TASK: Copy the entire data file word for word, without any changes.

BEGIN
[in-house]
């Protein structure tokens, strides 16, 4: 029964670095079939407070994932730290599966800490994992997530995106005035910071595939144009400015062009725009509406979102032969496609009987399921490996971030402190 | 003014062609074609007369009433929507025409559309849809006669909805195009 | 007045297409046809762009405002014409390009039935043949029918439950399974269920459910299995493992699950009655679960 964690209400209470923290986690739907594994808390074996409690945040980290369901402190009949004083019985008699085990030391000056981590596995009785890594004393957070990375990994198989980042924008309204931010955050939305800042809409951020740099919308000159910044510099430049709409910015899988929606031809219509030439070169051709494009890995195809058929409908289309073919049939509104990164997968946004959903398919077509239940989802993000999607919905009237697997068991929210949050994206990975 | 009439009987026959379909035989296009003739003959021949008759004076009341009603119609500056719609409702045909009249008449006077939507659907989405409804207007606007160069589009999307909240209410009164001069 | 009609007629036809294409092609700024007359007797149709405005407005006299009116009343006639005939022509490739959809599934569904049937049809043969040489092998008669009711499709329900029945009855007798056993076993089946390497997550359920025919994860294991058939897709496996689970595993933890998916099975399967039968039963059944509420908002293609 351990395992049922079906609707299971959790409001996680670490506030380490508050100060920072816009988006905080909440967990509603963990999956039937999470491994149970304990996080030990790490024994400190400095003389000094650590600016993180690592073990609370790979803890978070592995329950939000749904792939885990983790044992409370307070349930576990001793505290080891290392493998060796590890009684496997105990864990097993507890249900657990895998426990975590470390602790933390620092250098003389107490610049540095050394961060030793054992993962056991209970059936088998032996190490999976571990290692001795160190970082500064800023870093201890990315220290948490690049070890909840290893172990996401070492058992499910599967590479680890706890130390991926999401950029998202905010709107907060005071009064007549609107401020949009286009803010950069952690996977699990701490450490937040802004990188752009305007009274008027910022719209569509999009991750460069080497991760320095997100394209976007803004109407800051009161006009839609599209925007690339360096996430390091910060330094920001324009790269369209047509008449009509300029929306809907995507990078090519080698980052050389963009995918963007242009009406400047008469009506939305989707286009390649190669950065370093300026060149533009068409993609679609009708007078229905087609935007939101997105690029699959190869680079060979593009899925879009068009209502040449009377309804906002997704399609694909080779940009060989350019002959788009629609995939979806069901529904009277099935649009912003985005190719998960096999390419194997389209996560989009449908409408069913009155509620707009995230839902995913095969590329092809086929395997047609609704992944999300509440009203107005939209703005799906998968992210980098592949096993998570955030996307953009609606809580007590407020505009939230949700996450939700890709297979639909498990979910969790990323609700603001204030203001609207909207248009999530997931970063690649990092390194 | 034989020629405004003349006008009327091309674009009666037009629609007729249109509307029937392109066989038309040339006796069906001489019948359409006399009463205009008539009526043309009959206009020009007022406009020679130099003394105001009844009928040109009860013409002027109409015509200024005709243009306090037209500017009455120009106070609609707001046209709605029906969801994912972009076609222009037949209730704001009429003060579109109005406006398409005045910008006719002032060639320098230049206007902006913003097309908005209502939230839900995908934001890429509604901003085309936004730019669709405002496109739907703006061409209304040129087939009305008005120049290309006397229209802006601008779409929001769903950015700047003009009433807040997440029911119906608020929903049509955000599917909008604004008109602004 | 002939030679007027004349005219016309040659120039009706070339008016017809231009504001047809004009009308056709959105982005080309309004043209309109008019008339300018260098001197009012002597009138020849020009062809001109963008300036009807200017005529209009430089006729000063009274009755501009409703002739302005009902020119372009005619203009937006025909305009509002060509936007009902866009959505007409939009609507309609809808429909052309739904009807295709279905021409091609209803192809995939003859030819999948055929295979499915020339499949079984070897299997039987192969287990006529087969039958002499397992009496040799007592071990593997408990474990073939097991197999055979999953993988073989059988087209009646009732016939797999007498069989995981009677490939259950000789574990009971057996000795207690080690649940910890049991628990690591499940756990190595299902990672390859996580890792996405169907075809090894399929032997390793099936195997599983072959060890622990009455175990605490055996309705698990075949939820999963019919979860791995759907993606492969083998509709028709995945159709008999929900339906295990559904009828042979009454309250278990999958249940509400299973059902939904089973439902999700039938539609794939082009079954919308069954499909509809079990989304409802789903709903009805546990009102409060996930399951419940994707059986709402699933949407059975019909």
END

[in-house]
């Protein structure tokens, strides 16, 4: 029964670095079939407070994932730290599966800490994992997530995106005035910071595939144009400015062009725009509406979102032969496609009987399921490996971030402190 | 003014062609074609007369009433929507025409559309849809006669909805195009 | 007045297409046809762009405002014409390009039935043949029918439950399974269920459910299995493992699950009655679960 964690209400209470923290986690739907594994808390074996409690945040980290369901402190009949004083019985008699085990030391000056981590596995009785890594004393957070990375990994198989980042924008309204931010955050939305800042809409951020740099919308000159910044510099430049709409910015899988929606031809219509030439070169051709494009890995195809058929409908289309073919049939509104990164997968946004959903398919077509239940989802993000999607919905009237697997068991929210949050994206990975 | 009439009987026959379909035989296009003739003959021949008759004076009341009603119609500056719609409702045909009249008449006077939507659907989405409804207007606007160069589009999307909240209410009164001069 | 009609007629036809294409092609700024007359007797149709405005407005006299009116009343006639005939022509490739959809599934569904049937049809043969040489092998008669009711499709329900029945009855007798056993076993089946390497997550359920025919994860294991058939897709496996689970595993933890998916099975399967039968039963059944509420908002293609 351990395992049922079906609707299971959790409001996680670490506030380490508050100060920072816009988006905080909440967990509603963990999956039937999470491994149970304990996080030990790490024994400190400095003389000094650590600016993180690592073990609370790979803890978070592995329950939000749904792939885990983790044992409370307070349930576990001793505290080891290392493998060796590890009684496997105990864990097993507890249900657990895998426990975590470390602790933390620092250098003389107490610049540095050394961060030793054992993962056991209970059936088998032996190490999976571990290692001795160190970082500064800023870093201890990315220290948490690049070890909840290893172990996401070492058992499910599967590479680890706890130390991926999401950029998202905010709107907060005071009064007549609107401020949009286009803010950069952690996977699990701490450490937040802004990188752009305007009274008027910022719209569509999009991750460069080497991760320095997100394209976007803004109407800051009161006009839609599209925007690339360096996430390091910060330094920001324009790269369209047509008449009509300029929306809907995507990078090519080698980052050389963009995918963007242009009406400047008469009506939305989707286009390649190669950065370093300026060149533009068409993609679609009708007078229905087609935007939101997105690029699959190869680079060979593009899925879009068009209502040449009377309804906002997704399609694909080779940009060989350019002959788009629609995939979806069901529904009277099935649009912003985005190719998960096999390419194997389209996560989009449908409408069913009155509620707009995230839902995913095969590329092809086929395997047609609704992944999300509440009203107005939209703005799906998968992210980098592949096993998570955030996307953009609606809580007590407020505009939230949700996450939700890709297979639909498990979910969790990323609700603001204030203001609207909207248009999530997931970063690649990092390194 | 034989020629405004003349006008009327091309674009009666037009629609007729249109509307029937392109066989038309040339006796069906001489019948359409006399009463205009008539009526043309009959206009020009007022406009020679130099003394105001009844009928040109009860013409002027109409015509200024005709243009306090037209500017009455120009106070609609707001046209709605029906969801994912972009076609222009037949209730704001009429003060579109109005406006398409005045910008006719002032060639320098230049206007902006913003097309908005209502939230839900995908934001890429509604901003085309936004730019669709405002496109739907703006061409209304040129087939009305008005120049290309006397229209802006601008779409929001769903950015700047003009009433807040997440029911119906608020929903049509955000599917909008604004008109602004 | 002939030679007027004349005219016309040659120039009706070339008016017809231009504001047809004009009308056709959105982005080309309004043209309109008019008339300018260098001197009012002597009138020849020009062809001109963008300036009807200017005529209009430089006729000063009274009755501009409703002739302005009902020119372009005619203009937006025909305009509002060509936007009902866009959505007409939009609507309609809808429909052309739904009807295709279905021409091609209803192809995939003859030819999948055929295979499915020339499949079984070897299997039987192969287990006529087969039958002499397992009496040799007592071990593997408990474990073939097991197999055979999953993988073989059988087209009646009732016939797999007498069989995981009677490939259950000789574990009971057996000795207690080690649940910890049991628990690591499940756990190595299902990672390859996580890792996405169907075809090894399929032997390793099936195997599983072959060890622990009455175990605490055996309705698990075949939820999963019919979860791995759907993606492969083998509709028709995945159709008999929900339906295990559904009828042979009454309250278990999958249940509400299973059902939904089973439902999700039938539609794939082009079954919308069954499909509809079990989304409802789903709903009805546990009102409060996930399951419940994707059986709402699933949407059975019909």